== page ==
Leuconostoc bacteremia in pediatric patients with short bowel syndrome: case series and review.

Published

Journal Article (Review)

INTRODUCTION: Infections caused by Leuconostoc species are rare with most reported cases occurring in immunocompromised patients. This article presents 6 new cases of pediatric patients with short bowel syndrome who developed Leuconostoc bacteremia, and compares these cases with those previously reported in the literature. MATERIALS AND METHODS: This is a retrospective, descriptive study (January 2001 to May 2007) performed in a tertiary care teaching center. Hospitalized patients younger than 18 years of age, with multiple positive blood cultures for Leuconostoc spp. were evaluated. The collected data were compared with 10 similar previously reported cases. RESULTS: Six new cases of pediatric patients with short bowel syndrome who developed Leuconostoc bacteremia were identified. All 6 patients had received total parenteral nutrition and had central venous access, while 3 of these patients also received enteral nutrition. These results are similar to those reported in the literature. Only one of the newly reported patients had received vancomycin therapy before detection of Leuconostoc in the blood, whereas all prior reported cases had previously received this antimicrobial agent. Molecular analysis identified Leuconostoc mesenteroides as the most common species (4 cases) detected. CONCLUSIONS: This report expands on the number of cases of Leuconostoc bacteremia in pediatric patients with short bowel syndrome and shows that prior vancomycin is not a required risk factor for the development of this infection. As previously reported in the literature, the presence of a central venous catheter and disrupted bowel mucosa are risk factors for Leuconostoc bacteremia.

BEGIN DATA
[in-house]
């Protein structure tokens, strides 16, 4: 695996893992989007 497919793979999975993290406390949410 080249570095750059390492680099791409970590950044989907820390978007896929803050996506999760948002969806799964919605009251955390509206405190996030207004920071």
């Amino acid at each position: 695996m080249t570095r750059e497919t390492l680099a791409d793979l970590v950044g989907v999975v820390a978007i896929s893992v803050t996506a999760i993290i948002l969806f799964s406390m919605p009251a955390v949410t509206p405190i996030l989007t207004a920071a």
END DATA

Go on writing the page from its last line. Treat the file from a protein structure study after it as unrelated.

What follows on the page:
Full Text

Duke Authors

Cited Authors

  • Florescu, D; Hill, L; Sudan, D; Iwen, PC

Published Date

  • November 2008

Published In

Volume / Issue

  • 27 / 11

Start / End Page

  • 1013 - 1019

PubMed ID

  • 18833028

Pubmed Central ID

  • 18833028

International Standard Serial Number (ISSN)

  • 0891-3668

Digital Object Identifier (DOI)

  • 10.1097/INF.0b013e3181792621

Language

  • eng

Conference Location

  • United States